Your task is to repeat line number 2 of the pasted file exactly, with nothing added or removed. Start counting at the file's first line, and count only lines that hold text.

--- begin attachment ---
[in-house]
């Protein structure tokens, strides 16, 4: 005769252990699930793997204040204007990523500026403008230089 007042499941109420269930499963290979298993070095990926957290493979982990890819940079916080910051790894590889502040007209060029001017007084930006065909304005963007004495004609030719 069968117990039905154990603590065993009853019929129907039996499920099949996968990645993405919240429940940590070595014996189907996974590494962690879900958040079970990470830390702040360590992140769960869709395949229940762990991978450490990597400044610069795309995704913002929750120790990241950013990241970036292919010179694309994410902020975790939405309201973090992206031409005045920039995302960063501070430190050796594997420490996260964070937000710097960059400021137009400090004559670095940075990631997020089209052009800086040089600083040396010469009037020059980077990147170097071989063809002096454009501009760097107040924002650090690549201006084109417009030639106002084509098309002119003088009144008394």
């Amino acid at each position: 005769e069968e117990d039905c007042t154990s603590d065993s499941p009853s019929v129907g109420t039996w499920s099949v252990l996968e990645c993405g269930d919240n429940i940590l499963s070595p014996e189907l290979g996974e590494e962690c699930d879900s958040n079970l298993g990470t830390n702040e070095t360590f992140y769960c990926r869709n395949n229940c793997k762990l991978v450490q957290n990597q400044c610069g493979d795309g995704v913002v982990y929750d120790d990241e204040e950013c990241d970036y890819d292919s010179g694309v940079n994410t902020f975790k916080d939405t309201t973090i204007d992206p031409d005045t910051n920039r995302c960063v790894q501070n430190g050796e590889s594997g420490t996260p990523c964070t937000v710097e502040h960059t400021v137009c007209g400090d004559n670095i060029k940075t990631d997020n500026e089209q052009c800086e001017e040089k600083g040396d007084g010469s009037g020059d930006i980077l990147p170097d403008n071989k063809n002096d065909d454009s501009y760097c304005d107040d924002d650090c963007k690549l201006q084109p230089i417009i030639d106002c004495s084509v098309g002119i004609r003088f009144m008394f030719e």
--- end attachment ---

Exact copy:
């Protein structure tokens, strides 16, 4: 005769252990699930793997204040204007990523500026403008230089 007042499941109420269930499963290979298993070095990926957290493979982990890819940079916080910051790894590889502040007209060029001017007084930006065909304005963007004495004609030719 069968117990039905154990603590065993009853019929129907039996499920099949996968990645993405919240429940940590070595014996189907996974590494962690879900958040079970990470830390702040360590992140769960869709395949229940762990991978450490990597400044610069795309995704913002929750120790990241950013990241970036292919010179694309994410902020975790939405309201973090992206031409005045920039995302960063501070430190050796594997420490996260964070937000710097960059400021137009400090004559670095940075990631997020089209052009800086040089600083040396010469009037020059980077990147170097071989063809002096454009501009760097107040924002650090690549201006084109417009030639106002084509098309002119003088009144008394």